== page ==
SA launches ICT Institute

20 May 2005

South Africa has launched a new institute to boost social and economic growth through training, research and development in information and communication technology – three years after President Thabo Mbeki first raised the idea of a national “ICT university”.

The African Advanced Institute for Information and Communication Technology (AAIICT) – also known as the Meraka Institute – was launched in Pretoria on Tuesday. “Meraka” is a Sesotho term for common grazing land, denoting sharing, mutual benefit and the potential for prosperity.

The institute is housed the Council for Scientific and Industrial Research (CSIR), and brings a number of existing CSIR projects under one umbrella while opening the way for new ones.

Apart from developing ICT products and services, and providing intellectual capital to the industry, the Meraka Institute will collaborate with local, regional and international ICT organisations through staff and student exchanges and co-operative programmes – particularly those that tackle the “digital divide” between richer and poorer countries.

Projects under way
The CSIR is already engaged in a number of ICT projects, throughout Southern Africa, which the Meraka Institute will take forward.

Open Source Centre
Open source software is very much like digital meraka. Unlike most proprietary software, open source software is available at little or no cost. More importantly, the intellectual property of its inner workings – the source code – is not a closely guarded secret of any individual or organisation.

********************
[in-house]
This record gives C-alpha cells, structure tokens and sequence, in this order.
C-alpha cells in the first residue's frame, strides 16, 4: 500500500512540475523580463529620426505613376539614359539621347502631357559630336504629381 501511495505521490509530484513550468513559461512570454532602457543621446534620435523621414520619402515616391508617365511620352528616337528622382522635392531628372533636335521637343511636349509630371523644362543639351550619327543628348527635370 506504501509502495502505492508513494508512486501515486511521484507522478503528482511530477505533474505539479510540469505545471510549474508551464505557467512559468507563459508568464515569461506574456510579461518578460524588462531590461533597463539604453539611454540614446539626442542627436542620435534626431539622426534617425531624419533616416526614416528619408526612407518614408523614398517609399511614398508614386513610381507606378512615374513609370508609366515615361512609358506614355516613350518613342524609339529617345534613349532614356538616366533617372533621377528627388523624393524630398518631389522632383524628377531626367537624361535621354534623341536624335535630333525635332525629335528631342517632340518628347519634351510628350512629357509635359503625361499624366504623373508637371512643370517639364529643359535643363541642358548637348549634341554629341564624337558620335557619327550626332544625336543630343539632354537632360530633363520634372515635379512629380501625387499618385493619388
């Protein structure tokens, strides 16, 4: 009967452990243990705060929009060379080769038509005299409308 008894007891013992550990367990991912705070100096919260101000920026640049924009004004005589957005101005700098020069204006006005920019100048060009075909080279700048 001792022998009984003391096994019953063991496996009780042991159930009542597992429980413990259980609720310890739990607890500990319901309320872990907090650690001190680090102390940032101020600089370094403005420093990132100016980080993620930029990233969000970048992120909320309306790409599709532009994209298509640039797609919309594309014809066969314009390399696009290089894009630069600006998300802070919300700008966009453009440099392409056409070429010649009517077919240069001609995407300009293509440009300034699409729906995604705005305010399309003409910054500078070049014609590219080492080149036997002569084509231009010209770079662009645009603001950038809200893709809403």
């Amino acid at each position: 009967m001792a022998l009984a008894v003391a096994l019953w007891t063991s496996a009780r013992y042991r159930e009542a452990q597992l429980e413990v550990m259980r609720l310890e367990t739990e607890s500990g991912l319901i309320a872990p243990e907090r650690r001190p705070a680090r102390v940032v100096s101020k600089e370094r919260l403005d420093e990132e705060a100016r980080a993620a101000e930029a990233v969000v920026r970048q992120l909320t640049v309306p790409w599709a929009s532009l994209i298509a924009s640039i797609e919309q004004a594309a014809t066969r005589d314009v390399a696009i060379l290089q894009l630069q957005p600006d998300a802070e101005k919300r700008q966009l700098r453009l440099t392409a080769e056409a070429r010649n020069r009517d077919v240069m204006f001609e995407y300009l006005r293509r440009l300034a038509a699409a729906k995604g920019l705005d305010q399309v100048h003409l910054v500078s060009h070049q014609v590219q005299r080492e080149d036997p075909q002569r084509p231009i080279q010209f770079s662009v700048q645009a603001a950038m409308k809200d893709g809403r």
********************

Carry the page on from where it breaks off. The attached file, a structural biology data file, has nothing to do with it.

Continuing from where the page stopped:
Most of the Meraka Institute’s research and educational initiatives make use of open source software. The institute’s Open Source Centre promotes the use of free and open source software (Floss) in the public, private and civil sectors. With the Shuttleworth Foundation, the CSIR also supports the “Go Open Source” campaign.

Wireless Africa
Wireless Africa aims to create sustainable, community-owned wireless infrastructure for the health and education sectors in Mozambique and Angola.

Human Language Technologies
Human Language Technologies (HLT) enable people to interact with technology and get information through language. HLT seeks to overcome barriers of language, illiteracy or disability, and includes research into both text and speech translation. One of the current research projects is OpenPhone, a fully open source telephony platform that will provide multilingual voice services in all of South Africa’s official languages.

National Accessibility Portal
This will enable people to access information and services irrespective of ability, gender, language and literacy level. The prototype demonstrator is based on internet technologies and uses open source software.

Digital Doorway
The Digital Doorway project, a joint initiative with the Department of Science and Technology, aims to position more than 100 robust, free-standing computer terminals in communities around the country. Communities will be able to teach themselves functional computer skills through free, 24-hour access to computers with motivating content. reporter

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